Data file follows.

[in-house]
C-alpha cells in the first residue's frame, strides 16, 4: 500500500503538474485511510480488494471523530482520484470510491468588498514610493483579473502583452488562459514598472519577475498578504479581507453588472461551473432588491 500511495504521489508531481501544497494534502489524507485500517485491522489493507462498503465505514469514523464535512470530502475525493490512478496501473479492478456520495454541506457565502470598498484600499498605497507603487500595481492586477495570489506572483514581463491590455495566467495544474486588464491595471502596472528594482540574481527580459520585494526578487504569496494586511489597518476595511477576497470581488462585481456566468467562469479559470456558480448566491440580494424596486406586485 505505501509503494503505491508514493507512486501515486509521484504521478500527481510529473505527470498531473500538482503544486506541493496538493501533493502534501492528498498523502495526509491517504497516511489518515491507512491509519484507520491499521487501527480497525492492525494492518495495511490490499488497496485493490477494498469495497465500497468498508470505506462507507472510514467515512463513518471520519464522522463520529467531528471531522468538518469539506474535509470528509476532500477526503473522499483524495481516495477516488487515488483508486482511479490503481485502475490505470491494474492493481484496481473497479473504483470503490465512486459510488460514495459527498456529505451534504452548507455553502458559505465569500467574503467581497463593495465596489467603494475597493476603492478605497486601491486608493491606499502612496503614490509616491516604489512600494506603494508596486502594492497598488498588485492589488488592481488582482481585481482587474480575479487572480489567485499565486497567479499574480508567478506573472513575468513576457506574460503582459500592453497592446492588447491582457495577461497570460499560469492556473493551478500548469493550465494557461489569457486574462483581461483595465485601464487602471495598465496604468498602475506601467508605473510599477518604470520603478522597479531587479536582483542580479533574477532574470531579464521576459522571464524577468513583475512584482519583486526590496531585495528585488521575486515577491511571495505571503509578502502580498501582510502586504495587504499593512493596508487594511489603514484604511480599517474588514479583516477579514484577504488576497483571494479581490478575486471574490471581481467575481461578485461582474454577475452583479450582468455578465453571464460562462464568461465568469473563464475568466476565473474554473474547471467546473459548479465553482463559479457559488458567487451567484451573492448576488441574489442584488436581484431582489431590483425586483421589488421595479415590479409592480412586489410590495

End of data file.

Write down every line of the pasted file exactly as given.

[in-house]
C-alpha cells in the first residue's frame, strides 16, 4: 500500500503538474485511510480488494471523530482520484470510491468588498514610493483579473502583452488562459514598472519577475498578504479581507453588472461551473432588491 500511495504521489508531481501544497494534502489524507485500517485491522489493507462498503465505514469514523464535512470530502475525493490512478496501473479492478456520495454541506457565502470598498484600499498605497507603487500595481492586477495570489506572483514581463491590455495566467495544474486588464491595471502596472528594482540574481527580459520585494526578487504569496494586511489597518476595511477576497470581488462585481456566468467562469479559470456558480448566491440580494424596486406586485 505505501509503494503505491508514493507512486501515486509521484504521478500527481510529473505527470498531473500538482503544486506541493496538493501533493502534501492528498498523502495526509491517504497516511489518515491507512491509519484507520491499521487501527480497525492492525494492518495495511490490499488497496485493490477494498469495497465500497468498508470505506462507507472510514467515512463513518471520519464522522463520529467531528471531522468538518469539506474535509470528509476532500477526503473522499483524495481516495477516488487515488483508486482511479490503481485502475490505470491494474492493481484496481473497479473504483470503490465512486459510488460514495459527498456529505451534504452548507455553502458559505465569500467574503467581497463593495465596489467603494475597493476603492478605497486601491486608493491606499502612496503614490509616491516604489512600494506603494508596486502594492497598488498588485492589488488592481488582482481585481482587474480575479487572480489567485499565486497567479499574480508567478506573472513575468513576457506574460503582459500592453497592446492588447491582457495577461497570460499560469492556473493551478500548469493550465494557461489569457486574462483581461483595465485601464487602471495598465496604468498602475506601467508605473510599477518604470520603478522597479531587479536582483542580479533574477532574470531579464521576459522571464524577468513583475512584482519583486526590496531585495528585488521575486515577491511571495505571503509578502502580498501582510502586504495587504499593512493596508487594511489603514484604511480599517474588514479583516477579514484577504488576497483571494479581490478575486471574490471581481467575481461578485461582474454577475452583479450582468455578465453571464460562462464568461465568469473563464475568466476565473474554473474547471467546473459548479465553482463559479457559488458567487451567484451573492448576488441574489442584488436581484431582489431590483425586483421589488421595479415590479409592480412586489410590495